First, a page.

During the fighting south of Pigeon Hill on June 27, the 63rd Georgia infantry sustained heavy losses, the highest of any single unit in Johnston’s army at Kennesaw Mountain. The regiment was positioned on the skirmish line in front of Hugh Mercer’s brigade in William Bate’s division, and was hit directly by the advance from Brigadier General Joseph Lightburn’s brigade of the Federal 15th Corps. Previously, the 63rd Georgia had been posted on coastal defense, and thus, the Atlanta Campaign was the first chance at heavy Civil War combat for these Georgians. The following excerpts from Private William Norrell’s diary provide a glimpse into the regiment’s experiences before, during, and after the battle.
Friday and Saturday, June 17 and 18
“When after a day of fighting, skirmishing and shelling in which a great many casualties must have occurred, but not heard of, we again left at night and took another position on two smaller mountains, along the roadside still nearer Marietta next morning.
“We had not been at our new position long before the Yankees came up and began skirmishing and cannonading upon our right and afterwards changed his attack on the left. The fight was kept up the livelong day incessantly. Such firing of small arms during so long a time I had never heard. The shelling was terrible severe but resulted in small loss so far as I can learn.
“Commenced to rain Friday night and all day Saturday it rained incessantly, and during that time we were under arms and under the mots furious shelling, I ever saw—got wet through to the skin lying sometimes in the water as it puddled under us, shoes, socks, clothes and all, which made me very cold.
“…during the night our Battery on the Mountain—Kennesaw, opened on the Yankees and gave them a few shells, but I was so sound asleep that I did not hear it.”
“It is said the balls flew about us very plentifully. A merciful and protecting providence sheltered me from harm. The picket firing was kept up all night. The Yankees began to fire and shell around us as usual about 10 o’clock and kept it up at intervals all day, becoming quite furious towards night.
“Picket firing as usual of late been going on all day, and the cannonading and shelling as usual, growing more furious as night approaches, and as darkness throws her mantle over the earth the horrible din is hushed for a while.”
“I heard that Hood in an attack on our left which he made on the enemy’s lines, had occupied 2 lines, captured 1,000 prisoners and taken 30 pieces of artillery. I don’t know whether to believe it or not, but it may be and I hope is so. Had to sleep in the trenches last night.
Slept very uncomfortable in the trenches. The Yankees threw a few shells at our portion of the works which fell rather near the mark for our comfort, though no one hurt I believe.
Morning found us in our rifle pits on picket front of the (works) and firing occasionally through the works in the direction of the enemy, whose balls passed frequently about us. The weather was very warm. About 10 o’clock the enemy began to shell our batteries furiously and to advance their pickets on us in heavy force. We held our pits until they got in some places and clubbed the men with their guns. In our part of the line the retreated after firing a few times, our company went off it seemed to me like a flock of sheep though they had the company of other portions of the Regt. They were partially rallied, however, and got back, when after a considerable fight with the approaching enemy they were ordered to fall back. Fired 16 rounds towards them as I could not see them in the thick woods, while the balls of the enemy came pretty thick around us. Thanks to a merciful and protecting Providence I was sheltered from the terrible shells that flew around and over us all day without any hurt. About dark we were relieved. It is estimated that our Regt lost in all 193 men, killed, wounded, and missing.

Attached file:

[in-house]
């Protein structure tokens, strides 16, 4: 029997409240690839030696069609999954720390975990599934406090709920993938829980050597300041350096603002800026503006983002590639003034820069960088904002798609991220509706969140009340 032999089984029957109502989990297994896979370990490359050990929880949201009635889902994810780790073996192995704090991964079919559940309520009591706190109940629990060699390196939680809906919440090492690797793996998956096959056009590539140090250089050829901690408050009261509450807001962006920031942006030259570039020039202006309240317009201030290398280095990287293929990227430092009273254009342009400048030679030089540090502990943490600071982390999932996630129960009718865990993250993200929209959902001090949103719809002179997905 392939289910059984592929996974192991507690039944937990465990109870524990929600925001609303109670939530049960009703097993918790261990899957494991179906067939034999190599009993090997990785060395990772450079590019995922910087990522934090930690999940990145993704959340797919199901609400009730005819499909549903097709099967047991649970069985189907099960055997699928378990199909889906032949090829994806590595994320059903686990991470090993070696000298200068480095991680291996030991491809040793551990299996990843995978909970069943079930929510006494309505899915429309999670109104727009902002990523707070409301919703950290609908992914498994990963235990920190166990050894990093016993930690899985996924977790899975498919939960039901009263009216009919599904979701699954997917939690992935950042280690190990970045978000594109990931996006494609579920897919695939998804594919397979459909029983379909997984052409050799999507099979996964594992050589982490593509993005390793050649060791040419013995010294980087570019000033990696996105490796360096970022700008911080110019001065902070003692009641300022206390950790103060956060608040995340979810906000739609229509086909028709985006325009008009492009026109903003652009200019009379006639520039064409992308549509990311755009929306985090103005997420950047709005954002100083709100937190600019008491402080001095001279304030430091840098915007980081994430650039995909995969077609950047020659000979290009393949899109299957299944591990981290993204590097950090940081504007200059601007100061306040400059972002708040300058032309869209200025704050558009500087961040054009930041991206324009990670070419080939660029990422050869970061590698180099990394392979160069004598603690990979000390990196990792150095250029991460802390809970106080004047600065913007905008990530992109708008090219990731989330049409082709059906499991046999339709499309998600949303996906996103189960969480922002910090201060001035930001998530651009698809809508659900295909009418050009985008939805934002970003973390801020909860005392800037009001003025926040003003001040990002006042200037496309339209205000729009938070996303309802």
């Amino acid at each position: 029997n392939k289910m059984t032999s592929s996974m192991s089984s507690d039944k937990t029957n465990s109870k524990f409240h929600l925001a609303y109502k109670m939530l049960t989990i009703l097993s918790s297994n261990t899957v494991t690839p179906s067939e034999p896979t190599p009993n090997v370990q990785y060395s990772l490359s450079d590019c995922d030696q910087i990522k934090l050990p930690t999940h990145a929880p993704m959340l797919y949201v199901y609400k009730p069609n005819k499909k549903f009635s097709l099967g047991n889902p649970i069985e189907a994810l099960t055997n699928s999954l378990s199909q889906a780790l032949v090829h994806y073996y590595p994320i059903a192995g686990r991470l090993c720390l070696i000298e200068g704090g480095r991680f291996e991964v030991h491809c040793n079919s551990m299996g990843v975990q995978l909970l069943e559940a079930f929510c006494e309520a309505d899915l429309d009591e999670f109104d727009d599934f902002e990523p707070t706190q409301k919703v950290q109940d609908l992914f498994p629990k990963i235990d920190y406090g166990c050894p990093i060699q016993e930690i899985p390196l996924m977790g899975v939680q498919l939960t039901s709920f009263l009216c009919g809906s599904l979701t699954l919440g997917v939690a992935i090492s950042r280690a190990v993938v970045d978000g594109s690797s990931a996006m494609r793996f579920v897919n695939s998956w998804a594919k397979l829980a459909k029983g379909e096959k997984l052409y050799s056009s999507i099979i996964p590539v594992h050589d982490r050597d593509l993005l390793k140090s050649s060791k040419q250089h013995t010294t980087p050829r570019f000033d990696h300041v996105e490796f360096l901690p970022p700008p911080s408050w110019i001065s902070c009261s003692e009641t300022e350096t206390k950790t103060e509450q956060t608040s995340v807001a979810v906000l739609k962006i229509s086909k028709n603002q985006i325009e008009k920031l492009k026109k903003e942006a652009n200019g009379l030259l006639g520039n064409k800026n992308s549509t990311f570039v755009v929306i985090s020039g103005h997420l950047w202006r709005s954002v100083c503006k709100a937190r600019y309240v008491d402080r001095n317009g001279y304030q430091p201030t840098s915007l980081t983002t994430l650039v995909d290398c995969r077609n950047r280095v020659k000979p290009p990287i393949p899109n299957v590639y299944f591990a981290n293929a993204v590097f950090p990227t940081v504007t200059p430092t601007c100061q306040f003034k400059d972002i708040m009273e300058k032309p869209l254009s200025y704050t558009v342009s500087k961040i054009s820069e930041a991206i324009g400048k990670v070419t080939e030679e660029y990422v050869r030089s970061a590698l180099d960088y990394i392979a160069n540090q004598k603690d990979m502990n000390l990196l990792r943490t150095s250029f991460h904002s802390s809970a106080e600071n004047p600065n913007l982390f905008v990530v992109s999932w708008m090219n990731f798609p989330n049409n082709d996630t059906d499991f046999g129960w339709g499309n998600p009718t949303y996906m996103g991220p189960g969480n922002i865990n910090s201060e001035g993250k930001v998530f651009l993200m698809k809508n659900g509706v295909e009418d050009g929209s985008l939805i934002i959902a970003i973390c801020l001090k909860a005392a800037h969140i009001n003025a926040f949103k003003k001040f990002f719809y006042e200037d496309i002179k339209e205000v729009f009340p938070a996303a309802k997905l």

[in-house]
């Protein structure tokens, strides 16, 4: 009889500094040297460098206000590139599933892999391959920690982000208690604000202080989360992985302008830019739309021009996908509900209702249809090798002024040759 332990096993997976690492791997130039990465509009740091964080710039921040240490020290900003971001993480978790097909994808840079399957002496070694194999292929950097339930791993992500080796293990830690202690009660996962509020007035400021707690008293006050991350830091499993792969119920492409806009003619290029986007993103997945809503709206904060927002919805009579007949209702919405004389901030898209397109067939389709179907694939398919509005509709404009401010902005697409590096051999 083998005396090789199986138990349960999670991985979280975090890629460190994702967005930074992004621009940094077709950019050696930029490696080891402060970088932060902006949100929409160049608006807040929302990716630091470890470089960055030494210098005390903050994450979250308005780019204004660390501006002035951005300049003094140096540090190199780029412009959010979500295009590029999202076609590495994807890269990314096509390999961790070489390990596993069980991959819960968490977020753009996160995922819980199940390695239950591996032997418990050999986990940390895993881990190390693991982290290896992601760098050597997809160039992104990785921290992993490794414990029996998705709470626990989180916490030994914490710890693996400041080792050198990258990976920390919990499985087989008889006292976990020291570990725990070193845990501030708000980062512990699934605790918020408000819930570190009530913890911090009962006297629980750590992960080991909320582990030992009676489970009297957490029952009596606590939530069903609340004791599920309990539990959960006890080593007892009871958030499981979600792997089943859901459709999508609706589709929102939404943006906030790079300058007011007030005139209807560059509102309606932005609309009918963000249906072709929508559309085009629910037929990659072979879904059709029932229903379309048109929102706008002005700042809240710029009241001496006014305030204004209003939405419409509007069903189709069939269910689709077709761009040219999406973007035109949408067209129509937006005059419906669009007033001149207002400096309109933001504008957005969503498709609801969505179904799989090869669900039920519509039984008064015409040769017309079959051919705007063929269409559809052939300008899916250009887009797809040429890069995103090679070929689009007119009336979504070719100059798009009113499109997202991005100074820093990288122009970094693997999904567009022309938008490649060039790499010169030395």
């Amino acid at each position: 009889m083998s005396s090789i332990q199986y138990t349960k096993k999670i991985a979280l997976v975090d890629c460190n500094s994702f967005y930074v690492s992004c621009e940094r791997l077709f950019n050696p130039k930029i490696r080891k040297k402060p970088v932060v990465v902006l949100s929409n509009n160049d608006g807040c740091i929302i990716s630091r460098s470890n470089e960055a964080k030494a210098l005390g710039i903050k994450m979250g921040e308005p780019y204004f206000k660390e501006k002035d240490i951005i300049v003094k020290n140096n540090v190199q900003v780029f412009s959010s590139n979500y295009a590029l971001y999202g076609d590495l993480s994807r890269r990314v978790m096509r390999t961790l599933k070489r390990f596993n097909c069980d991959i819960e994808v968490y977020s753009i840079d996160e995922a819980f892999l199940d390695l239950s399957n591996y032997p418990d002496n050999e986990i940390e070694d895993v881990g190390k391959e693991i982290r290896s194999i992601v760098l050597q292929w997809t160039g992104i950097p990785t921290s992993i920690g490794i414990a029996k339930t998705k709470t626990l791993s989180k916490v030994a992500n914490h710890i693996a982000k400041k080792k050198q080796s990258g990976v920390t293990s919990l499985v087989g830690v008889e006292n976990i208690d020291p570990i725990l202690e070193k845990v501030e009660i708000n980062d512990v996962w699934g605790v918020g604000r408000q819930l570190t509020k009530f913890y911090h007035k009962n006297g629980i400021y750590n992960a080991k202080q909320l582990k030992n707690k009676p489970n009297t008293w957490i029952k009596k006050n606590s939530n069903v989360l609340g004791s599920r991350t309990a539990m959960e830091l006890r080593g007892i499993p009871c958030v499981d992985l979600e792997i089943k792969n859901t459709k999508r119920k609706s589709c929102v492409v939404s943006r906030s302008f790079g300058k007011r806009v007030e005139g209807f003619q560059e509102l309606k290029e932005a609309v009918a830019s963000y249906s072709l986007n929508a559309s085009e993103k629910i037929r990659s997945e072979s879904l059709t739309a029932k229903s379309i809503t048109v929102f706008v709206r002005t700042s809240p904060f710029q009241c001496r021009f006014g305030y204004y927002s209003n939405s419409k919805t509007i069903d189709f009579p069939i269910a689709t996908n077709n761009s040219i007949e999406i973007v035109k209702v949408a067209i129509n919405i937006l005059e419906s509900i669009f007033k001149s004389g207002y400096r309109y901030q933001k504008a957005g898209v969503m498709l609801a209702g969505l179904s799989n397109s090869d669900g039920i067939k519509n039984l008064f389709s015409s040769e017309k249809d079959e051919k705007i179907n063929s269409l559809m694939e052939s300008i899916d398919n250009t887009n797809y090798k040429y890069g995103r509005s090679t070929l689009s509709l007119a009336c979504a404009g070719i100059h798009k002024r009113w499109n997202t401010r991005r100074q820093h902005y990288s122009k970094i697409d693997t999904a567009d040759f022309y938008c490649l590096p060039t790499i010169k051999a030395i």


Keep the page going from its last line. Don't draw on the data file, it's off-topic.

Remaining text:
At night some additions were put in the breastworks in anticipation of a day attack on the morrow, and I had to stand guard. Did not do any work as I did not feel well enough.
Slept tolerably well during the night in my “Bower” as it was quiet and not so much danger. About dark a battery above us opened on the enemy and provoked a few shells to this point, and one of which struck one of the gun carriages.
“Weather very warm and all pretty quiet so far this morning, and continued so all day with very little exception. Had to stand guard on the breastworks about two hours. Anticipated an attack from the enemy, who were said to be moving towards our right. They are certainly engaged in some new measure or we would not have such quiet. Weather extremely warm. I am quite unwell again and so weak that I can hardly get along without great effort over these hills—no appetite—more or less headache every day.…
“The enemy seems to have taken a new position, and their sharpshooters are directing more attention to our lines than they did and frequently a ball strikes a victim.”
“The enemy are quiet comparatively—except an occasional shell or ball at our batteries.…
“Quite an excitement was in camp about three o’clock at night. We had been anticipating an attack on our lines, and at that hour a heavy fire commenced and lasted, with cannonading for some time. We all fell into our places awaiting for the enemy to come up but all died away in a short time. Today I learn that they only made a noise and pretended to attack. Can’t tell what the truth of the matter is. A demonstration on our right was noticed to have been going on among the Yankees, and it is reported that Harden says this is to be the battle ground. Weather continues very warm—felt badly all day and very weak.
Source: GA-10 file, Kennesaw Mountain National Battlefield Park